… I begin this historical exploration of employer civil RICO claims against unions by juxtaposing these two moments in American labor history in order to emphasize the importance of the common tropes that unite both incidents and their legal foundations. Essential to the legal framework that underlies each of these labor conflicts is the potential for union activity to be characterized as conspiratory. The anti-union sentiment in both cases–whether it was being used to condemn socially-marginalized radicals in nineteenth-century Chicago or well-organized, politically powerful national labor organizations in twenty-first-century New York–finds root in the concept that the concerted action of workers is somehow a violation of social and legal norms, a betrayal of the accepted terms of the free market system and the manner of negotiating the employment relationship….
….. This article will trace the historical, theoretical, and doctrinal relationship between conspiracy law and workers’ rights to organize, situating the current use of civil RICO claims by employers against unions in the context of past legal treatments and cultural understandings of labor unions. I will argue that the contemporary RICO claims based on unions’ comprehensive campaigns are not simply a novel litigation tactic that can be analyzed for legal merit, actively opposed by union counsel, and dismissed (as has often been the case). They are also a potentially significant means of harkening back to an earlier moment in American political consciousness and cultural history when unions enjoyed a much lower social and legal standing than they do today. As a result, I will argue that these claims, when viewed in their historical context, become a striking marker of the duality of labor’s standing in contemporary society. In other words, the dismissal of Cintas and similar cases may demonstrate a trend towards broader legal protections for the rights of workers to organize and an improvement in the union’s legal standing, but the complaints themselves may reflect an inversely proportional devaluation of the union’s social position and cultural acceptance. It may be that unions can confront corporations with greater impunity, but does the return to the legal framework of conspiracy evince a return to a cultural understanding of the union as a pernicious social force?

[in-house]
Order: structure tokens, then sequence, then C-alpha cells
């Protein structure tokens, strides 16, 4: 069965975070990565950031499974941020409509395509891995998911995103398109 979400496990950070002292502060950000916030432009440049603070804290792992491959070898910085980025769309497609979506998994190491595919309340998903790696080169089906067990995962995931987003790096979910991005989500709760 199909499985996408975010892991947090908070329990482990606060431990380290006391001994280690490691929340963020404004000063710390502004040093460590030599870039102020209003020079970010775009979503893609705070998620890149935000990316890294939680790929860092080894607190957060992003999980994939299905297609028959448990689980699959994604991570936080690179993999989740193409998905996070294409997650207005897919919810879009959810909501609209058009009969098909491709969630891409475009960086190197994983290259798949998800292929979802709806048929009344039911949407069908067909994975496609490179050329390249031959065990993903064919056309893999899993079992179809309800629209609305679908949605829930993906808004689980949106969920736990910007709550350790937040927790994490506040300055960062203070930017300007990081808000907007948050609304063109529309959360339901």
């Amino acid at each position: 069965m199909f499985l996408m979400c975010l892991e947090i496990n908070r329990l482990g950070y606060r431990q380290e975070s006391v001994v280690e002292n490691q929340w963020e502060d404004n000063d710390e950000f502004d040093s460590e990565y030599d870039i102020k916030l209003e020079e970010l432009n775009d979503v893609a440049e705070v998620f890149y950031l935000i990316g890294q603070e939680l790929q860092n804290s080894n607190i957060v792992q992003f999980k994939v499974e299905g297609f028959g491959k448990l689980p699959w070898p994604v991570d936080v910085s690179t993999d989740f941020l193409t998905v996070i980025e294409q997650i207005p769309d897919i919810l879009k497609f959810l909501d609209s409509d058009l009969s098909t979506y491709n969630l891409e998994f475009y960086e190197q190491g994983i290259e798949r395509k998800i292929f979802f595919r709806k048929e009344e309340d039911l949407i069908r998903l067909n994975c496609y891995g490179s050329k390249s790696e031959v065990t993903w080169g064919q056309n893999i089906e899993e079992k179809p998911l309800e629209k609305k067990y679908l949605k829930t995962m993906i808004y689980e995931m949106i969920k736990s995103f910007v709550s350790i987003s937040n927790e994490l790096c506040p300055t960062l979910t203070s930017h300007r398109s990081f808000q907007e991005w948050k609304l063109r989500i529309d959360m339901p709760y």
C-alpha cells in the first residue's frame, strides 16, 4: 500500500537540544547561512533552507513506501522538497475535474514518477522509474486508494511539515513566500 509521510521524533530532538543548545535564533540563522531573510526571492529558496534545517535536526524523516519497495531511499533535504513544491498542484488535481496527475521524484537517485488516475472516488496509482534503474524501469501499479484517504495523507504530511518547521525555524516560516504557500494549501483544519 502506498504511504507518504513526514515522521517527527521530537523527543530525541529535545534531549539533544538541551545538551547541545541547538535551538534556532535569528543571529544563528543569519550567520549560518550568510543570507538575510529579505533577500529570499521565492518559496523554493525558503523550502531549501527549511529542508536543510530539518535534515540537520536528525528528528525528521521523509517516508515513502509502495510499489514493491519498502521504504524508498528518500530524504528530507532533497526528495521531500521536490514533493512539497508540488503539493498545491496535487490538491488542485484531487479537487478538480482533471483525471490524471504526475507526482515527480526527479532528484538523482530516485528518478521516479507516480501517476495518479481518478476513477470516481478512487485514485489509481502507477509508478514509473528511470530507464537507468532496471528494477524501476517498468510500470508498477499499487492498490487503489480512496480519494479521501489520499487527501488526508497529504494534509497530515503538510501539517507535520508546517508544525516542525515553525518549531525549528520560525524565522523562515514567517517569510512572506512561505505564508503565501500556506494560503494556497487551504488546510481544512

The article will proceed in four parts organized around three loosely defined historical moments–the height of the wave of anti-union criminal conspiracy charges in the mid-nineteenth century, the creation of modern labor protections in the 1930s, and the struggle for union legitimacy in the contemporary global economy….This article will ultimately argue that these cases and the plaintiffs’ recycling of tropes of labor as criminal, conspiratory, or extortive should serve as a catalyst for legislative reform and a recommitment to organized labor as a positive social force….